Top Secret 28 Pages From September 11 Attacks Reveal Saudi Arabia Connections

A long-classified report totaling 28 pages of top secret information about the September 11 attacks has finally been released, showing that Saudi nationals appeared to help some of the 9/11 hijackers in the U.S. before they carried out the terrorist strikes, reported Bloomberg.

The formerly top secret 28 pages of information was released following an in-depth congressional inquiry into the September 11 terrorist attacks and the documents appear to implicate Saudi Arabian allies as complicit in 9/11, specifically Saudi government officials.
"While in the Unites States, some of the September 11 hijackers were in contact with, and received support or assistance from, individuals who may be connected to the Saudi government."
It's clear that at least some citizens who took to social media about the release of the now-infamous and previously top secret 28 pages of information about the September 11 attacks felt uneasy about the new Saudi connections.
The 28 pages regarding the September 11 attacks were released after backlash in recent months from American citizens, many of whom are family members of 9/11 victims. They claim that the Saudi Arabian government, as well as multinational organizations and wealthy Saudi-based individuals, has long financed groups that are linked to terrorism, while also failing to crack down on known militants and hiding evidence from the public.
"Fifteen of the 19 hijackers in the 9/11 attacks were identified as Saudi nationals."
In addition, a CBS 60 Minutes report that aired in April of 2016 suggested that a respected Saudi diplomat who is "known to hold extremist views" helped the hijackers after they traveled to the U.S. to prepare for the attacks.
As for the now-infamous 28 pages, the information is a selection of a congressional inquiry dating back to 2002, which has been kept secret due to concerns that it could cause strained diplomatic relations between the U.S. and Saudi Arabia surrounding the September 11 attacks, reported the New York Times.
"Its release marks the end of a years-long fight by lawmakers and families of the Sept. 11 victims to make public any evidence that the kingdom might have played a role in the attacks."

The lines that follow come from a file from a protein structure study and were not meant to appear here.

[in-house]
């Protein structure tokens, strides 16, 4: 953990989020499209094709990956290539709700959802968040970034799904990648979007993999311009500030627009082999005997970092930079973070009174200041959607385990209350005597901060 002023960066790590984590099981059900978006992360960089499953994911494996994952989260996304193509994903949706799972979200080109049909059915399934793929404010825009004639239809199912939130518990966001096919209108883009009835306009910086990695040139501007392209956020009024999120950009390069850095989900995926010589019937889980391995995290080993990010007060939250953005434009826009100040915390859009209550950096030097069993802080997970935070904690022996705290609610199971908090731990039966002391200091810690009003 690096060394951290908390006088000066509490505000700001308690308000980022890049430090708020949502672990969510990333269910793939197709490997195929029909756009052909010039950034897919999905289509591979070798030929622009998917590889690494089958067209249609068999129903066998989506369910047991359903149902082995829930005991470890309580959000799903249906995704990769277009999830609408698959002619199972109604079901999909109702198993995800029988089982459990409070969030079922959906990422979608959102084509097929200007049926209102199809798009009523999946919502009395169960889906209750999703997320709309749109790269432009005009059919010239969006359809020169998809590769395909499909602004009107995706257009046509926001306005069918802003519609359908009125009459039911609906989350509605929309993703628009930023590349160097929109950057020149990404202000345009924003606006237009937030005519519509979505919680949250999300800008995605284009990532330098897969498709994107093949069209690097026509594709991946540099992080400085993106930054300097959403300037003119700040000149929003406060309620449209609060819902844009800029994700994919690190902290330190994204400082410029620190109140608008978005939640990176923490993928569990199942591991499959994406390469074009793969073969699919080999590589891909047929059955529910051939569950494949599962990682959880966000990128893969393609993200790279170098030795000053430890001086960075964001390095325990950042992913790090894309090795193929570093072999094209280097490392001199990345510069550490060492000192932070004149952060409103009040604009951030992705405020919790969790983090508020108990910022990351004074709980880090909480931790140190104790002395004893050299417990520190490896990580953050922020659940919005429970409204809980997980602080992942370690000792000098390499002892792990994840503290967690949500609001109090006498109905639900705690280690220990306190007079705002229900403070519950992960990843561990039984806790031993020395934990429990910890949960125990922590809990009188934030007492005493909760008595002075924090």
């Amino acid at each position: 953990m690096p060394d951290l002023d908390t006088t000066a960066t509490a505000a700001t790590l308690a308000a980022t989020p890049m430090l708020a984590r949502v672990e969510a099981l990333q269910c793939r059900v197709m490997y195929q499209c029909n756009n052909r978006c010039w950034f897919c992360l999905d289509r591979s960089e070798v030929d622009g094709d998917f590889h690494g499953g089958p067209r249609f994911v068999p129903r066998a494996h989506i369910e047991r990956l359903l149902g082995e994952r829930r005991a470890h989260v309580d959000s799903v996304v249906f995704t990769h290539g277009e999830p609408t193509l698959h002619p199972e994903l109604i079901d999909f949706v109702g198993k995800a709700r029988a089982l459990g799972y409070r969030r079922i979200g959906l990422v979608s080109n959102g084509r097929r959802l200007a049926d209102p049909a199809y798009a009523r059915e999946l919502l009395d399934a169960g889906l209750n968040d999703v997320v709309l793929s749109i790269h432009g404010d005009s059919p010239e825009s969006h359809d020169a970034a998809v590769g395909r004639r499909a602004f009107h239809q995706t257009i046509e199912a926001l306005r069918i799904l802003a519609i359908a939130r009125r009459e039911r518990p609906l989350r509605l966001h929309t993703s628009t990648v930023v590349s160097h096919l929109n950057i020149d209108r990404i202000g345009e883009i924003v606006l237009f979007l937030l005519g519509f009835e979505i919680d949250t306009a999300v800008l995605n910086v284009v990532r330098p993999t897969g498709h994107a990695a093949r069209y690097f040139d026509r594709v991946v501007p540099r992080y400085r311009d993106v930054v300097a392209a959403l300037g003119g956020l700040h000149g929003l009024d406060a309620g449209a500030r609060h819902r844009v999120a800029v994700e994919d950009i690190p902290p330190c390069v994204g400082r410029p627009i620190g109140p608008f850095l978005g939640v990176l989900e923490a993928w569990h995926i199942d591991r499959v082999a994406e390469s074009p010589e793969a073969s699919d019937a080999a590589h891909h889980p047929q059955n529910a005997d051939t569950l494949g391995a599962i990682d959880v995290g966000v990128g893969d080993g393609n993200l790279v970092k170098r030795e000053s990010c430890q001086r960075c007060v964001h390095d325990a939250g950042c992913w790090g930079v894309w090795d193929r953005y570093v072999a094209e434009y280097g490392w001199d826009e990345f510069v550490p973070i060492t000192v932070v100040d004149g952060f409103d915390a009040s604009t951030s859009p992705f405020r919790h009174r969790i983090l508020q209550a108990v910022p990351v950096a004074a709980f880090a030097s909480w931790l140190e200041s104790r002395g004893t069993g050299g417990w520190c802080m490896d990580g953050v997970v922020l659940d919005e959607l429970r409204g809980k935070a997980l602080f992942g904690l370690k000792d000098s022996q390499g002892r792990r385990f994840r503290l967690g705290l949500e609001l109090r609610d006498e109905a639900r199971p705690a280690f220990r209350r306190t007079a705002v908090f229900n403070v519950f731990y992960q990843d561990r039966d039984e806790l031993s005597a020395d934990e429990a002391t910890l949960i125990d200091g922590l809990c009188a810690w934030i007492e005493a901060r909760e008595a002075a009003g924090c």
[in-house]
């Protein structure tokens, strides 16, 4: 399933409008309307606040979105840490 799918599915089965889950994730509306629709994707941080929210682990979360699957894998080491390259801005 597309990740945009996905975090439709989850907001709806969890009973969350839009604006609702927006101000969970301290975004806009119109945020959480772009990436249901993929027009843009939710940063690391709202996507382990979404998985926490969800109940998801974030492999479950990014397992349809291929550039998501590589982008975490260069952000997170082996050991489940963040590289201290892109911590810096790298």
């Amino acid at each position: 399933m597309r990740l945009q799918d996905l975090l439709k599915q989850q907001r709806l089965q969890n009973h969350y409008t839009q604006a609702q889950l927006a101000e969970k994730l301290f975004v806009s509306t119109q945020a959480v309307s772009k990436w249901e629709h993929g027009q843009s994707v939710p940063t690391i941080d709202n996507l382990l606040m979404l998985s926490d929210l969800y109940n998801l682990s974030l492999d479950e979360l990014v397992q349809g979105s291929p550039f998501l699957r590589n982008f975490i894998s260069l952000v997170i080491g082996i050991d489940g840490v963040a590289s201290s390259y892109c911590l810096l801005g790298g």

Still, it's important to note that the 28 pages that were just released are more akin to a summary of the information that was given to agencies about the September 11 attacks, all intended for follow-up investigations, instead of a list of hard and fast conclusions that were set in stone. Despite this revelation and subsequent attempts by the Saudi government and some U.S. officials to completely discredit the validity of the claims contained within the 28 pages, a number of other investigators remain puzzled by the exact role played by individuals like Fahad al-Thumairy in the September 11 attacks.
"A Saudi consular official based in the Los Angeles area at the time of the attacks, they believe that if there had been any Saudi government role in the plot, it probably would have involved him."
According to the just released 28 pages, Mr. Thumairy served as imam of a mosque that was reportedly visited regularly by two of the September 11 hijackers, and U.S. government officials have long suspected him of assisting the two men – Nawaq Alhamzi and Kalid al-Midhar – when they initially arrived in L.A. during 2000.

The 28 pages also discuss the role Mr. Thumairy is suspected to have played in 9/11, along with a number of other likely connections between Al-Qaeda operatives and Saudi officials in the September 11 attacks. This includes a section that details how a phone number found in a book owned by Abu Zubayda – who was captured by CIA officials in Pakistan during early 2002 – was linked to a corporation in Aspen, Colo., which is responsible for managing the affairs of Saudi Prince Bandar's Colorado residence.

[Photo by Spencer Platt/Getty Images]